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What to do if you know you have accessibility issues with your website

Posted by Annelise Spargo | February 7, 2022

So, you’ve tested your site for WCAG 2.1 AA compliance, and while you’re well on your way, you still have some areas of your site that aren’t quite up to modern standards. Perhaps some of those supporting board materials from third parties are wrecking your score and keeping you up at night, or your website developer is taking forever to fix those items identified in your last monthly scan… 

 

What do you do? You have two options:

 

Option 1. Take everything down

You can remove any inaccessible content that’s not subject to a posting requirement (such as agendas). This is the more legally conservative option, and this happened in California as state departments just purged all the inaccessible content from their site, with a plan to eventually add some of it back once they had time to remediate it.

 

This was highlighted in the Sacramento Bee: California’s AB 434 disability law has costly effects: Documents disappear as state spends millions 

  • Dozens of wildfire reports disappeared from Cal Fire’s website as this year’s fire season began.
  • Thousands of water science reports vanished from the Department of Water Resources website.
  • More than 2 million documents, ranging from environmental impact reports to internal human resources guides, went missing from remote corners of Caltrans’ website.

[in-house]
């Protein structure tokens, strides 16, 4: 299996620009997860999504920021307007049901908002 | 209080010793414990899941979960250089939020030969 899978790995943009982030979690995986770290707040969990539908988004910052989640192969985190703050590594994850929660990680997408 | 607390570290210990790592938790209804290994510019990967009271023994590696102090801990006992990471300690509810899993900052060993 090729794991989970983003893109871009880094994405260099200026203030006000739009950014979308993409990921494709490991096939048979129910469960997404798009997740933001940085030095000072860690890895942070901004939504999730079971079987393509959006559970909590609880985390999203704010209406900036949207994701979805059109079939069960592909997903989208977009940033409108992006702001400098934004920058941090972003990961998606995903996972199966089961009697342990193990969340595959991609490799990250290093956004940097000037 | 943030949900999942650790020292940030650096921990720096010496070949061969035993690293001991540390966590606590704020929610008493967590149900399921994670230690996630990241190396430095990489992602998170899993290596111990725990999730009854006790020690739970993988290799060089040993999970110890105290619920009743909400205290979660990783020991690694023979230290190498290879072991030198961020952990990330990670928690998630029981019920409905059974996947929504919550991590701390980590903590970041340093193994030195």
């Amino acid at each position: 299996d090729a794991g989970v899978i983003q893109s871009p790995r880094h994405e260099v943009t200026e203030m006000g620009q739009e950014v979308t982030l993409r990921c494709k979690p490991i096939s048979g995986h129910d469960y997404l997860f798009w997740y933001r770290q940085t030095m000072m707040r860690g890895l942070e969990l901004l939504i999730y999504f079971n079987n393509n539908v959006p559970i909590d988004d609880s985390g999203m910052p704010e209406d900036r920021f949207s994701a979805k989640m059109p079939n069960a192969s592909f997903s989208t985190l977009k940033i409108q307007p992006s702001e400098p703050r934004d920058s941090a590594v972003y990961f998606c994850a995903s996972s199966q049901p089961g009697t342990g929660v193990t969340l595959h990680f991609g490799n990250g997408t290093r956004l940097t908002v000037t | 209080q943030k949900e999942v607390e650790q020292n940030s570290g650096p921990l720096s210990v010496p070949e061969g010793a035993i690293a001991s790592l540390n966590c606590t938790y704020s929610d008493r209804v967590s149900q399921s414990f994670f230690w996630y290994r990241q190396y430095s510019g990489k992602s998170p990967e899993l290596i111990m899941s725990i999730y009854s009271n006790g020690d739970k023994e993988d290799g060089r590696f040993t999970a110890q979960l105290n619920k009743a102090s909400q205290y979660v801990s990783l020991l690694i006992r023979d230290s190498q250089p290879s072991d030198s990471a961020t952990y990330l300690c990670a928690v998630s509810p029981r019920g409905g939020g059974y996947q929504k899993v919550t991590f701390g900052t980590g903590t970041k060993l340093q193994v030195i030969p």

Of course, not everyone was happy about the purge, saying that the casualty was actually public transparency. “You certainly want to have documents being accessible to the disabled and the blind, but if doing that causes these documents to become unavailable for many years or even permanently to the public, I think there’s a tradeoff there that’s pretty large,” said Jay Lund, a professor of civil and environmental engineering at UC Davis.


Option 2. Post a remediation statement as you work through the content

Other organizations are choosing to uphold transparency alongside accessibility. The WC3, a nonprofit that defines internet-wide specifications such as HTML and the Web Access Initiative, has a template for sites that are in transition. It references it as an “Example of Minimal Accessibility Statement.” 

 

Streamline's example accessibility statement for Districts: https://www.getstreamline.com/accessibility-policy?hsLang=en

 

The National Gallery of Art currently uses this statement: 

https://www.nga.gov/visit/accessibility/web-accessibility-statement.html 

They do a great job of calling out areas that are not accessible and what steps are being taken to remediate them. The statement sets the expectation for site visitors, and a user with disabilities is shown where and how to submit a request for accommodation.

 

The Four Seasons Shopping Portal:

https://shop.fourseasons.com/pages/accessibility-policy 

 

Example Colorado Special District Statement:

https://rioblancowatercd.colorado.gov/accessibility-statement 

 

Remember, while it’s practically impossible to maintain a perfectly accessible site, being responsive to requests for accommodation and helping genuine users with disabilities in a prompt and respectful manner is your best defense in an ADA claim. “Reasonable accommodation” is the keyword we hear from attorneys over and over again.

 

Note to our Streamline users: your site will automatically be equipped with an updated website accessibility statement template and ADA reporting form as part of our 2022 compliance updates, to be released in Summer 2022. You will also get automatic monthly full scans of your site (including attachments) with the option to automatically post the results to demonstrate compliance to the public. 

 

Topics: Website accessibility, Website best practices, Website requirements

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